While the sinking of the Titanic in 1912 is typically blamed on human, design and construction errors, a study points to two other unfavourable factors outside human control.
There were a greater number of icebergs than normal that year, and weather conditions had driven them further south and earlier in the year than usual, the researchers said.
The RMS Titanic embarked on its maiden voyage, sailing from Southampton, England, to New York City April 10, 1912. One of the largest and most luxurious passenger liners at that time, the ship struck an iceberg on the night of April 14, and sank by the morning of the next day.
The Titanic disaster saw 1,517 people perish and only 700 survive.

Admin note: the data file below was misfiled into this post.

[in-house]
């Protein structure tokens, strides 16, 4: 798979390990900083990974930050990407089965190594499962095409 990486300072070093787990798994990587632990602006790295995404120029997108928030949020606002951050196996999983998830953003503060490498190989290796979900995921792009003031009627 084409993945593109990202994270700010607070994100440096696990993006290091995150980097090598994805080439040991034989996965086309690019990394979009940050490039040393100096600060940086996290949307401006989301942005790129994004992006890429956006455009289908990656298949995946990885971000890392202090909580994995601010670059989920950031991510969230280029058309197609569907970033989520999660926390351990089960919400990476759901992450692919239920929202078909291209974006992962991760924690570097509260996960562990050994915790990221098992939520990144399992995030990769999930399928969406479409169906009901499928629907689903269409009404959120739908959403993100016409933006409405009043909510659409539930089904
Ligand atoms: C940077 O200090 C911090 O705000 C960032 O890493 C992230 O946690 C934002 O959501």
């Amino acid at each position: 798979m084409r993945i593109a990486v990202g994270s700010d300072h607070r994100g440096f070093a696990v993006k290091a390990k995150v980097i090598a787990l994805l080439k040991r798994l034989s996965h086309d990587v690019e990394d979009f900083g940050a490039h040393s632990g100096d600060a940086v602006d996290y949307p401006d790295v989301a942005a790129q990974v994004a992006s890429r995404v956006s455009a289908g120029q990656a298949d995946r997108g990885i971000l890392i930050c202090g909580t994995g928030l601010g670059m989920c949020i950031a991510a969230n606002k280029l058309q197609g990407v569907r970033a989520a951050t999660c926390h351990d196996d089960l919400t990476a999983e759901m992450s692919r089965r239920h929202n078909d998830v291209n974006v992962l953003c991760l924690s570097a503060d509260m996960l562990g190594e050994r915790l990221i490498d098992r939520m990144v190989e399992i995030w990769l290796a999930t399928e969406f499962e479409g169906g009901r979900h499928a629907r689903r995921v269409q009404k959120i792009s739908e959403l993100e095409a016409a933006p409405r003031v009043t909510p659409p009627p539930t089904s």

The paper also notes that iceberg discharge from glaciers is increasing, with more heavy iceberg years since the 1980s than before -- and increasing global warming will likely cause this trend to continue.
"As use of the Arctic increases in the future with declining sea-ice, and as polar ice sheets are increasingly losing mass as well, the iceberg risk is likely to increase in the future, rather than decline," said co-author, professor Grant Bigg from University of Sheffield in Britain.
The study appeared in the journal Significance.